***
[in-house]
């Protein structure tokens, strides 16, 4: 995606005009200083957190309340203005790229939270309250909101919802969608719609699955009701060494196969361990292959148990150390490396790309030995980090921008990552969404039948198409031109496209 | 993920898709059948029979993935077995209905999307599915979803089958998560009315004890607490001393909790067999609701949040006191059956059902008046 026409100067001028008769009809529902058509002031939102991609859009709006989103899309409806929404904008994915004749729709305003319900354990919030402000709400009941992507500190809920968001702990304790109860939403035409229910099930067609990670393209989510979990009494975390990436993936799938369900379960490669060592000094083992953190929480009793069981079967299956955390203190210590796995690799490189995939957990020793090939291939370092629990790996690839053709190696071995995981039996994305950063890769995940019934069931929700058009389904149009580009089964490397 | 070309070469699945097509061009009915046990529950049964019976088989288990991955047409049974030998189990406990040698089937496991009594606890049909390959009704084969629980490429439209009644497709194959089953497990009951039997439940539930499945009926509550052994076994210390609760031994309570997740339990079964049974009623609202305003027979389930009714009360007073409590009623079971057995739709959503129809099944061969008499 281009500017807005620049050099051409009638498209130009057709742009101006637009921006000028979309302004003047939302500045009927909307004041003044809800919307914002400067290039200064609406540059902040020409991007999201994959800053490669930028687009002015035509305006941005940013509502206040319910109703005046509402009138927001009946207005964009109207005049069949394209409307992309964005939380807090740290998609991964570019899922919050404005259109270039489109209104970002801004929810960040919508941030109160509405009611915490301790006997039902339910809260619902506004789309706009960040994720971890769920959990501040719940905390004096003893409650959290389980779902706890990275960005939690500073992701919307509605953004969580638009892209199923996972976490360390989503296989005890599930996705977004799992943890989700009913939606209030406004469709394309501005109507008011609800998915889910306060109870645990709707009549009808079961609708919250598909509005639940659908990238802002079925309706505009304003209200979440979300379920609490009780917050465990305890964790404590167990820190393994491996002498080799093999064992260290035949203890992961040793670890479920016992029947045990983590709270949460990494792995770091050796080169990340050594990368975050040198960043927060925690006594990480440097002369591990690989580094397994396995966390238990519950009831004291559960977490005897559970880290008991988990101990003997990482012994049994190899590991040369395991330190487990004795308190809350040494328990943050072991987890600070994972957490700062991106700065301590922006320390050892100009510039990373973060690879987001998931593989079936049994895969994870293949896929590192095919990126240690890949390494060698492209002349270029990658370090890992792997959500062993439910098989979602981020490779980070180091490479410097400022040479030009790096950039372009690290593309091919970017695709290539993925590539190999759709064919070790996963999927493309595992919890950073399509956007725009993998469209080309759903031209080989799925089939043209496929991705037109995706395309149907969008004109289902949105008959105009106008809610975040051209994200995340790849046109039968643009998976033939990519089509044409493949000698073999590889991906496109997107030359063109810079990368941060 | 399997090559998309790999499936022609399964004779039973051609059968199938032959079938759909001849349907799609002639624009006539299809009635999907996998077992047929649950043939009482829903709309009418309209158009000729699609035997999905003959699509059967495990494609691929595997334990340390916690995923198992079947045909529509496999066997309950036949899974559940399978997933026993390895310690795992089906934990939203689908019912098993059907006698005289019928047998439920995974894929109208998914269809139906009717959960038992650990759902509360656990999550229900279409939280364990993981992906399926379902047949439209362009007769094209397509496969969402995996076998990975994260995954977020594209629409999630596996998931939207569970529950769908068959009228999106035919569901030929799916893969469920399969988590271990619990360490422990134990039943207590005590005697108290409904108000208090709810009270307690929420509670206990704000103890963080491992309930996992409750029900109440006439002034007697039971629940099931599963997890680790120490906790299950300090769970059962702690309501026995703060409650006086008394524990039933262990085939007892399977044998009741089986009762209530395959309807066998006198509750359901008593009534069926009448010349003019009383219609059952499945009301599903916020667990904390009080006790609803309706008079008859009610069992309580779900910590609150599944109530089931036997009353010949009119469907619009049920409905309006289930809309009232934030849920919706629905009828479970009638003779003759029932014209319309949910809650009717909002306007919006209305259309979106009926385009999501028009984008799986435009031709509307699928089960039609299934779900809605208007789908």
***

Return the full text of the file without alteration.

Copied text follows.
[in-house]
């Protein structure tokens, strides 16, 4: 995606005009200083957190309340203005790229939270309250909101919802969608719609699955009701060494196969361990292959148990150390490396790309030995980090921008990552969404039948198409031109496209 | 993920898709059948029979993935077995209905999307599915979803089958998560009315004890607490001393909790067999609701949040006191059956059902008046 026409100067001028008769009809529902058509002031939102991609859009709006989103899309409806929404904008994915004749729709305003319900354990919030402000709400009941992507500190809920968001702990304790109860939403035409229910099930067609990670393209989510979990009494975390990436993936799938369900379960490669060592000094083992953190929480009793069981079967299956955390203190210590796995690799490189995939957990020793090939291939370092629990790996690839053709190696071995995981039996994305950063890769995940019934069931929700058009389904149009580009089964490397 | 070309070469699945097509061009009915046990529950049964019976088989288990991955047409049974030998189990406990040698089937496991009594606890049909390959009704084969629980490429439209009644497709194959089953497990009951039997439940539930499945009926509550052994076994210390609760031994309570997740339990079964049974009623609202305003027979389930009714009360007073409590009623079971057995739709959503129809099944061969008499 281009500017807005620049050099051409009638498209130009057709742009101006637009921006000028979309302004003047939302500045009927909307004041003044809800919307914002400067290039200064609406540059902040020409991007999201994959800053490669930028687009002015035509305006941005940013509502206040319910109703005046509402009138927001009946207005964009109207005049069949394209409307992309964005939380807090740290998609991964570019899922919050404005259109270039489109209104970002801004929810960040919508941030109160509405009611915490301790006997039902339910809260619902506004789309706009960040994720971890769920959990501040719940905390004096003893409650959290389980779902706890990275960005939690500073992701919307509605953004969580638009892209199923996972976490360390989503296989005890599930996705977004799992943890989700009913939606209030406004469709394309501005109507008011609800998915889910306060109870645990709707009549009808079961609708919250598909509005639940659908990238802002079925309706505009304003209200979440979300379920609490009780917050465990305890964790404590167990820190393994491996002498080799093999064992260290035949203890992961040793670890479920016992029947045990983590709270949460990494792995770091050796080169990340050594990368975050040198960043927060925690006594990480440097002369591990690989580094397994396995966390238990519950009831004291559960977490005897559970880290008991988990101990003997990482012994049994190899590991040369395991330190487990004795308190809350040494328990943050072991987890600070994972957490700062991106700065301590922006320390050892100009510039990373973060690879987001998931593989079936049994895969994870293949896929590192095919990126240690890949390494060698492209002349270029990658370090890992792997959500062993439910098989979602981020490779980070180091490479410097400022040479030009790096950039372009690290593309091919970017695709290539993925590539190999759709064919070790996963999927493309595992919890950073399509956007725009993998469209080309759903031209080989799925089939043209496929991705037109995706395309149907969008004109289902949105008959105009106008809610975040051209994200995340790849046109039968643009998976033939990519089509044409493949000698073999590889991906496109997107030359063109810079990368941060 | 399997090559998309790999499936022609399964004779039973051609059968199938032959079938759909001849349907799609002639624009006539299809009635999907996998077992047929649950043939009482829903709309009418309209158009000729699609035997999905003959699509059967495990494609691929595997334990340390916690995923198992079947045909529509496999066997309950036949899974559940399978997933026993390895310690795992089906934990939203689908019912098993059907006698005289019928047998439920995974894929109208998914269809139906009717959960038992650990759902509360656990999550229900279409939280364990993981992906399926379902047949439209362009007769094209397509496969969402995996076998990975994260995954977020594209629409999630596996998931939207569970529950769908068959009228999106035919569901030929799916893969469920399969988590271990619990360490422990134990039943207590005590005697108290409904108000208090709810009270307690929420509670206990704000103890963080491992309930996992409750029900109440006439002034007697039971629940099931599963997890680790120490906790299950300090769970059962702690309501026995703060409650006086008394524990039933262990085939007892399977044998009741089986009762209530395959309807066998006198509750359901008593009534069926009448010349003019009383219609059952499945009301599903916020667990904390009080006790609803309706008079008859009610069992309580779900910590609150599944109530089931036997009353010949009119469907619009049920409905309006289930809309009232934030849920919706629905009828479970009638003779003759029932014209319309949910809650009717909002306007919006209305259309979106009926385009999501028009984008799986435009031709509307699928089960039609299934779900809605208007789908």